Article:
I’m writing this on the longest day of the year – the Summer Solstice –…
Eddie Goldsmith, Chairman of The Conveyancing Association, said:
“The introduction of the MCD brings with it a number of changes not least the full statutory regulation of second-charge mortgages plus the introduction of the new ‘consumer buy-to-let’ definition. Alongside these fundamental amendments, there are some significant changes for conveyancing firms to be crystal clear on including the new requirement for lenders to provide their customers with a ‘reflection period’ which must last a minimum of seven days and begins when the lender issues its binding Offer of Loan. To complicate matters, customers are allowed to waive their reflection period and lenders are approaching this in different ways – some are considering the submission of the Certificate of Title sufficient waiver of any outstanding period of reflection, while others will require a formal acceptance – despite the fact that the CA’s own preference was for the former rather than the latter.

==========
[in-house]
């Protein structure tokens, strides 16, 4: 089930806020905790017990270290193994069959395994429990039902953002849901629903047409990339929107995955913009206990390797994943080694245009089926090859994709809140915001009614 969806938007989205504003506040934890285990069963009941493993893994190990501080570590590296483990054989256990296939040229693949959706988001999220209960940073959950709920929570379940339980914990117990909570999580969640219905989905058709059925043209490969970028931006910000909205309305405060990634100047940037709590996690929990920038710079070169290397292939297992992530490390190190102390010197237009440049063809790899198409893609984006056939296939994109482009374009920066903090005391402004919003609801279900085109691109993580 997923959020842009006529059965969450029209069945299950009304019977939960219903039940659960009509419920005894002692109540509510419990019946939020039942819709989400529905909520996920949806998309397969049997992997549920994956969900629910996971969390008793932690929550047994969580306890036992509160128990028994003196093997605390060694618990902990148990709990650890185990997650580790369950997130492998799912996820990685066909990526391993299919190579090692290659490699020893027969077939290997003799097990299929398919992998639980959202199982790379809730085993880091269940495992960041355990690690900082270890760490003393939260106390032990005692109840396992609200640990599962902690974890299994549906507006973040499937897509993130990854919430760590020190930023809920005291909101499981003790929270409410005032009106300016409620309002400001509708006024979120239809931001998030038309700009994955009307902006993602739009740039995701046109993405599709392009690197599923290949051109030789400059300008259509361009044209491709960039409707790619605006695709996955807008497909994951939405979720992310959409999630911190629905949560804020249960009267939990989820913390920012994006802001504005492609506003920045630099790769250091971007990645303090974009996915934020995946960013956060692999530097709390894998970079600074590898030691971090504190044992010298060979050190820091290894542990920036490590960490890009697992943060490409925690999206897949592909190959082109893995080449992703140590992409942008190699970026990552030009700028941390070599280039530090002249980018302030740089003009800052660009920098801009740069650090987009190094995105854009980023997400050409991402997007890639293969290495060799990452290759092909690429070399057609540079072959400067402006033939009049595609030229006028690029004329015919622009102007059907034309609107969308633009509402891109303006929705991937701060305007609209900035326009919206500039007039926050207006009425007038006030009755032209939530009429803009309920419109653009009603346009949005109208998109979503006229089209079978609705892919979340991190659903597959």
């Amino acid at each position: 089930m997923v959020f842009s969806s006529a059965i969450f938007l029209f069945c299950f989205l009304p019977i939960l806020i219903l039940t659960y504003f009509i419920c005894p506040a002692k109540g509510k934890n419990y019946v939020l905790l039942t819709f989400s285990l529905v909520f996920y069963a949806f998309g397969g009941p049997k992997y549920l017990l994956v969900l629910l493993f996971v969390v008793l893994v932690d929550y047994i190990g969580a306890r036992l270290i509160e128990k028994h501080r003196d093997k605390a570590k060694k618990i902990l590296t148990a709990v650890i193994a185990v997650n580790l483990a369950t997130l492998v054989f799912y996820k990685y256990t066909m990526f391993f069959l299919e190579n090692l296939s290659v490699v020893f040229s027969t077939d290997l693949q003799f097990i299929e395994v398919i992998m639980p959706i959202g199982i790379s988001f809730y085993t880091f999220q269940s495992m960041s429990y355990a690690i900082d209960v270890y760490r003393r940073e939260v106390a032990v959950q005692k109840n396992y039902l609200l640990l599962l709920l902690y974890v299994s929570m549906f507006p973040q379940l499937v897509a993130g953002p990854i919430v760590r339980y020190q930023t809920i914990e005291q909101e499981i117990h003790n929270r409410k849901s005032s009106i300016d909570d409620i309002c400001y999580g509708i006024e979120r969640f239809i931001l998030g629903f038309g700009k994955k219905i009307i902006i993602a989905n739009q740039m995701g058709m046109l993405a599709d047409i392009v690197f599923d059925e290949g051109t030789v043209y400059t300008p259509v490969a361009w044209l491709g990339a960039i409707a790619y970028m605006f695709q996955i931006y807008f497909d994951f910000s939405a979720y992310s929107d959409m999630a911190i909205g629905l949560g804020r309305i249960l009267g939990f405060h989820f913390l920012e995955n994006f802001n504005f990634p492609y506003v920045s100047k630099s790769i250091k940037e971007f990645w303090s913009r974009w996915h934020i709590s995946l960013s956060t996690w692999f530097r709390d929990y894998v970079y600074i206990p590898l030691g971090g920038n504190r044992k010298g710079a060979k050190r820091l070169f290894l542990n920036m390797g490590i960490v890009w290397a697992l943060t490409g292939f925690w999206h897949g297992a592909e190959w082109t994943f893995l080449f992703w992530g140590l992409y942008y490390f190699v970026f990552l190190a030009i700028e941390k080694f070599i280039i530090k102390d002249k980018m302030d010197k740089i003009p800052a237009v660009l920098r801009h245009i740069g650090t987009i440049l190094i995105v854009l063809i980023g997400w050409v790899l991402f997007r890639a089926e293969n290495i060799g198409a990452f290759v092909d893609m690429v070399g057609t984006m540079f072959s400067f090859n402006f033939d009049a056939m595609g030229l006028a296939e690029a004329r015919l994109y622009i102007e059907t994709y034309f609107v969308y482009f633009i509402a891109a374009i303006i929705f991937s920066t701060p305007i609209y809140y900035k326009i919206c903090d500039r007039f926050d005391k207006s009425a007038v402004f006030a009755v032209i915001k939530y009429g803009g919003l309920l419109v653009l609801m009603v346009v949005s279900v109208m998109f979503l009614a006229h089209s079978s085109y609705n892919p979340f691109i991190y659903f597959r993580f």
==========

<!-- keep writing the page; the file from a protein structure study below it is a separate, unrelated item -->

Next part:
“This does mean that conveyancers will need to, for example, update their mortgage checklist to record whether a formal acceptance is required, update estate agents and referrers so they are aware there may be delays if a required formal acceptance is not returned promptly, and update their mortgage report to advise the client of the reflection period and how they can waive it if they wish to. CA members have already been issued with the type of draft wording which can be included in their mortgage report to reflect these changes.
“All in all, for the ‘mortgage world’ and its stakeholders the MCD brings with it significant change and the need to ensure systems and processes are compliant with the new rules. It is therefore important that the conveyancing profession is up to speed with these new developments, firms are working with the right information, are clear on how others will be approaching MCD, and have the necessary checks and balances in place to ensure a smooth transition.”